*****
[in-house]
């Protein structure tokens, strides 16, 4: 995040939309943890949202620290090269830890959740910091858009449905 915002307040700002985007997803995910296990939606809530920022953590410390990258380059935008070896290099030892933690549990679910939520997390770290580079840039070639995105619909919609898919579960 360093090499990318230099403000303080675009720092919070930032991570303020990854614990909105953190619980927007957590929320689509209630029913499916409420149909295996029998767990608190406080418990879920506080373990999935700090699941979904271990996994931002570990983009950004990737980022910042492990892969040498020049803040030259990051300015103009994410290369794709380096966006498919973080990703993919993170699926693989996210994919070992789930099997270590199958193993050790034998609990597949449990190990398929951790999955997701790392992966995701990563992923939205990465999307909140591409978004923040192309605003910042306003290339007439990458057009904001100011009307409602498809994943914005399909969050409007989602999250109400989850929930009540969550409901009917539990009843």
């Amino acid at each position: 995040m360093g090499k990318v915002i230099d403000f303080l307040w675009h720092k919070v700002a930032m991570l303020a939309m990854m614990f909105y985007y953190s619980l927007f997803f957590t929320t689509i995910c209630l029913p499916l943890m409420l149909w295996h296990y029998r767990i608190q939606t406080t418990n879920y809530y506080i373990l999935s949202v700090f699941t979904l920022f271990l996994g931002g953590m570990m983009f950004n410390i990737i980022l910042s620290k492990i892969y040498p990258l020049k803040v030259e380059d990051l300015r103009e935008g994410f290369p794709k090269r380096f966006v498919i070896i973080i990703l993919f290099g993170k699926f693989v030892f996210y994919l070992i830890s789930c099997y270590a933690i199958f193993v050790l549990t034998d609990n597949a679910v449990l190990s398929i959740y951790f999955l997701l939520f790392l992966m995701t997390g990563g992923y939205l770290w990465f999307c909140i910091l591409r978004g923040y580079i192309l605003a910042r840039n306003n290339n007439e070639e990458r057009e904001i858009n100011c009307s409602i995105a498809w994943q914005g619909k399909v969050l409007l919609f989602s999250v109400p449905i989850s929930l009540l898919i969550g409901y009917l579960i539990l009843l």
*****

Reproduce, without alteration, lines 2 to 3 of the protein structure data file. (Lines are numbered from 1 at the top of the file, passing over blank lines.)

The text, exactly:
């Protein structure tokens, strides 16, 4: 995040939309943890949202620290090269830890959740910091858009449905 915002307040700002985007997803995910296990939606809530920022953590410390990258380059935008070896290099030892933690549990679910939520997390770290580079840039070639995105619909919609898919579960 360093090499990318230099403000303080675009720092919070930032991570303020990854614990909105953190619980927007957590929320689509209630029913499916409420149909295996029998767990608190406080418990879920506080373990999935700090699941979904271990996994931002570990983009950004990737980022910042492990892969040498020049803040030259990051300015103009994410290369794709380096966006498919973080990703993919993170699926693989996210994919070992789930099997270590199958193993050790034998609990597949449990190990398929951790999955997701790392992966995701990563992923939205990465999307909140591409978004923040192309605003910042306003290339007439990458057009904001100011009307409602498809994943914005399909969050409007989602999250109400989850929930009540969550409901009917539990009843």
């Amino acid at each position: 995040m360093g090499k990318v915002i230099d403000f303080l307040w675009h720092k919070v700002a930032m991570l303020a939309m990854m614990f909105y985007y953190s619980l927007f997803f957590t929320t689509i995910c209630l029913p499916l943890m409420l149909w295996h296990y029998r767990i608190q939606t406080t418990n879920y809530y506080i373990l999935s949202v700090f699941t979904l920022f271990l996994g931002g953590m570990m983009f950004n410390i990737i980022l910042s620290k492990i892969y040498p990258l020049k803040v030259e380059d990051l300015r103009e935008g994410f290369p794709k090269r380096f966006v498919i070896i973080i990703l993919f290099g993170k699926f693989v030892f996210y994919l070992i830890s789930c099997y270590a933690i199958f193993v050790l549990t034998d609990n597949a679910v449990l190990s398929i959740y951790f999955l997701l939520f790392l992966m995701t997390g990563g992923y939205l770290w990465f999307c909140i910091l591409r978004g923040y580079i192309l605003a910042r840039n306003n290339n007439e070639e990458r057009e904001i858009n100011c009307s409602i995105a498809w994943q914005g619909k399909v969050l409007l919609f989602s999250v109400p449905i989850s929930l009540l898919i969550g409901y009917l579960i539990l009843l």